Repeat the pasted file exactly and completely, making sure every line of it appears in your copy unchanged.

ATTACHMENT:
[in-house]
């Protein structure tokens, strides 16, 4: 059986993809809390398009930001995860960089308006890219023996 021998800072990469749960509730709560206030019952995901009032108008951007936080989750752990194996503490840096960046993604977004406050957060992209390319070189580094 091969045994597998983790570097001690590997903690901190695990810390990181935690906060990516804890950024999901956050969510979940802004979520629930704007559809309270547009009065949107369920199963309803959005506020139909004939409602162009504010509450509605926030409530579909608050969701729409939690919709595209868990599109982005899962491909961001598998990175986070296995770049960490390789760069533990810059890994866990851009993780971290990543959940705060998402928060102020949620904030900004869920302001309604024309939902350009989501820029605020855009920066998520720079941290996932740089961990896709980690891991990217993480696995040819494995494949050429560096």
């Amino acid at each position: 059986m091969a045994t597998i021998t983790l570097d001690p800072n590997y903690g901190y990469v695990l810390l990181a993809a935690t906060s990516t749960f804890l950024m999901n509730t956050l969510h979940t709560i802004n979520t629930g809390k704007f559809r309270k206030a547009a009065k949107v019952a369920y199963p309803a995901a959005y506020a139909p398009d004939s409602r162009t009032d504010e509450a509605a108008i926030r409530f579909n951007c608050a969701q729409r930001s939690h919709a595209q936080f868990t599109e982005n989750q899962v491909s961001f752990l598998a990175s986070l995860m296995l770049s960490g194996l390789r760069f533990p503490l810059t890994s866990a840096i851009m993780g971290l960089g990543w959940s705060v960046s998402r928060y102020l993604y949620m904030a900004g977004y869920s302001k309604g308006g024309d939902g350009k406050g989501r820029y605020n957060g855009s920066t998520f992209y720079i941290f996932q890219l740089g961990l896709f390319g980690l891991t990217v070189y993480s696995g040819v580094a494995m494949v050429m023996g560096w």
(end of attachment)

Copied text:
[in-house]
């Protein structure tokens, strides 16, 4: 059986993809809390398009930001995860960089308006890219023996 021998800072990469749960509730709560206030019952995901009032108008951007936080989750752990194996503490840096960046993604977004406050957060992209390319070189580094 091969045994597998983790570097001690590997903690901190695990810390990181935690906060990516804890950024999901956050969510979940802004979520629930704007559809309270547009009065949107369920199963309803959005506020139909004939409602162009504010509450509605926030409530579909608050969701729409939690919709595209868990599109982005899962491909961001598998990175986070296995770049960490390789760069533990810059890994866990851009993780971290990543959940705060998402928060102020949620904030900004869920302001309604024309939902350009989501820029605020855009920066998520720079941290996932740089961990896709980690891991990217993480696995040819494995494949050429560096």
């Amino acid at each position: 059986m091969a045994t597998i021998t983790l570097d001690p800072n590997y903690g901190y990469v695990l810390l990181a993809a935690t906060s990516t749960f804890l950024m999901n509730t956050l969510h979940t709560i802004n979520t629930g809390k704007f559809r309270k206030a547009a009065k949107v019952a369920y199963p309803a995901a959005y506020a139909p398009d004939s409602r162009t009032d504010e509450a509605a108008i926030r409530f579909n951007c608050a969701q729409r930001s939690h919709a595209q936080f868990t599109e982005n989750q899962v491909s961001f752990l598998a990175s986070l995860m296995l770049s960490g194996l390789r760069f533990p503490l810059t890994s866990a840096i851009m993780g971290l960089g990543w959940s705060v960046s998402r928060y102020l993604y949620m904030a900004g977004y869920s302001k309604g308006g024309d939902g350009k406050g989501r820029y605020n957060g855009s920066t998520f992209y720079i941290f996932q890219l740089g961990l896709f390319g980690l891991t990217v070189y993480s696995g040819v580094a494995m494949v050429m023996g560096w």